When chip giant Broadcom (NASDAQ: AVGO) announced in July that it planned to pay $18.9 billion in cash to acquire CA Technologies (NASDAQ: CA), the reaction from analysts was far from positive.
"Lots of explanation (is) needed," wrote RBC Capital Markets analyst Amit Daryanani in a note to clients, as reported by Reuters.
"We believe this planned acquisition definitely will create some uneasiness among its current investor base," KinNgai Chan, analyst for Summit Insights Group, told Reuters.
Broadcom has built itself into a chip juggernaut by making acquisitions, but CA doesn't fit the mold of a typical Broadcom buy. CA is a software company that derives the bulk of its revenue and almost all its profit from solutions for mainframe systems. Mainframe systems have been around for decades, and they're still used for mission-critical workloads in certain industries. But it's not exactly a growth business -- CA's mainframe solutions revenue was flat in fiscal 2018.
So why did Broadcom hurl nearly $20 billion at a mainframe software company? CEO Hock Tan answered that question during Broadcom's latest earnings call.
Image source: Getty Images.
"These guys are deeply embedded"
Tan admitted during the call that the company's strategy with the CA acquisition wasn't clear: "The No. 1 question we get with CA is, why did we choose to buy?"
Tan believes CA's mainframe solutions business is attractive: "Mainframes remain the backbone of the enterprise computing environment and are relied on to run mission-critical applications. ... Given mainframes are the most important parts of large enterprises, we believe this will remain a strong and stable market opportunity for us for long term."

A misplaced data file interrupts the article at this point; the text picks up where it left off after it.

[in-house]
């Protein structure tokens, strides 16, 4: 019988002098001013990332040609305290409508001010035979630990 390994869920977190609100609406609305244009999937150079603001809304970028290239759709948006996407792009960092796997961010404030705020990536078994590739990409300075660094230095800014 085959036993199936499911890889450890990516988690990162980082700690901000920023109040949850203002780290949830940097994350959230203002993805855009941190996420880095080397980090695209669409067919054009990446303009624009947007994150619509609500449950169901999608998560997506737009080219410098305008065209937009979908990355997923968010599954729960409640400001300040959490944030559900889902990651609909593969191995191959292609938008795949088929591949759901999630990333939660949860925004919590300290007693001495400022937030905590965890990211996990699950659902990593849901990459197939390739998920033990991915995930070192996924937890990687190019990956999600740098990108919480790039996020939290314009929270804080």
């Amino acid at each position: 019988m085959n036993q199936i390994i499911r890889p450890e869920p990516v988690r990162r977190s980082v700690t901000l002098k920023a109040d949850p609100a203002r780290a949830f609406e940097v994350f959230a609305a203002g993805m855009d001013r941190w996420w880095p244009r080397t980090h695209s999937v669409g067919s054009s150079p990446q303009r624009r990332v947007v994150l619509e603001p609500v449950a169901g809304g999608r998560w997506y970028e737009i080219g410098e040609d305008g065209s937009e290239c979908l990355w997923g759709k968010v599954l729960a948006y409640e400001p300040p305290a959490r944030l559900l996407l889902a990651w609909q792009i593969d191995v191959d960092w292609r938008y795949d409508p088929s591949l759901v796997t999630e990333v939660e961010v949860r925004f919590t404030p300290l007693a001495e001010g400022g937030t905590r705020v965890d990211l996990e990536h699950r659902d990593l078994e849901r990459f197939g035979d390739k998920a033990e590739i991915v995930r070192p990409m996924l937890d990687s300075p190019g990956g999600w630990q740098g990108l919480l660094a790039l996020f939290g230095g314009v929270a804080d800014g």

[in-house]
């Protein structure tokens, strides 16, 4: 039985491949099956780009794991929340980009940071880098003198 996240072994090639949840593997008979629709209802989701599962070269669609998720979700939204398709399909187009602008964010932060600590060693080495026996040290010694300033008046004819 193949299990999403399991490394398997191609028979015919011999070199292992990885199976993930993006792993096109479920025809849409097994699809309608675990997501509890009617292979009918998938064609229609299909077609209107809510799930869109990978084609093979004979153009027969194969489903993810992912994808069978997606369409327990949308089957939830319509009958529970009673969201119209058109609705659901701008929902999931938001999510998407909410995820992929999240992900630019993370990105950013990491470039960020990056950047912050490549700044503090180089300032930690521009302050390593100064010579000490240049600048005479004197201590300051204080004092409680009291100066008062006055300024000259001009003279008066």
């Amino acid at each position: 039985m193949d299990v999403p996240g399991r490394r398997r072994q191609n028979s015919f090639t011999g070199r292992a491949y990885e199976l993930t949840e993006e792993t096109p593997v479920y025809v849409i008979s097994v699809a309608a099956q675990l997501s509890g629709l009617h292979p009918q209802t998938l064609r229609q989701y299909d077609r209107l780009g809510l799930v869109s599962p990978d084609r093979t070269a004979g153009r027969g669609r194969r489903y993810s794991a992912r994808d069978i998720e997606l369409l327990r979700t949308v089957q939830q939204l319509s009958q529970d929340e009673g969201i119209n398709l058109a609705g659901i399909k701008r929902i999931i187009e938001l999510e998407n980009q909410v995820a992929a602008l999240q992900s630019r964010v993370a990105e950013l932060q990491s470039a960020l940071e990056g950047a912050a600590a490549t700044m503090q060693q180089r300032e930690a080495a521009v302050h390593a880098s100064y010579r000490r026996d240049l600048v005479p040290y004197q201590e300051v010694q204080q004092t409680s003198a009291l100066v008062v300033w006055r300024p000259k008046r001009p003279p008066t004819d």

But that stable mainframe business isn't what Broadcom is ultimately after. Instead, Broadcom wants access to CA's base of longtime customers. CA's software is entrenched in industries like financial services, insurance, and healthcare that are heavy users of mainframe systems. Companies in those industries rely on CA's software for mission-critical workloads. Switching costs are high for both the software and the underlying mainframe systems.
International Business Machines, the market leader in mainframe systems, is having its strongest mainframe product cycle in years. There's no denying that the mainframe is about as sticky as it gets when it comes to enterprise hardware.
Broadcom wants to use CA's deeply embedded status to cross-sell other products to CA's customers. Tan explained: "Just as we have done with hyper cloud players, we believe we can bring our compute offload solutions, our Tomahawk switches, Jericho routers, fiber optics and our server storage connectivity portfolio directly to these same large enterprises that are buying CA software."
So while Broadcom views CA's core mainframe business positively, its strategy is to leverage CA's deep customer relationships to boost sales across its portfolio of products.
That plan makes sense, especially considering the price Broadcom paid for CA. The $18.9 billion price tag values CA at just about 16 times free cash flow. That might seem a bit high if only CA's growth prospects as an independent company are considered. But tack on the potential to sell other products to CA's customer base, and it's not hard to see the financial logic of this deal.
The data center market was Broadcom's growth engine during the third quarter, driving double-digit growth in revenue and profit. The CA deal opens up a new set of customers to Broadcom, potentially driving growth for years to come.
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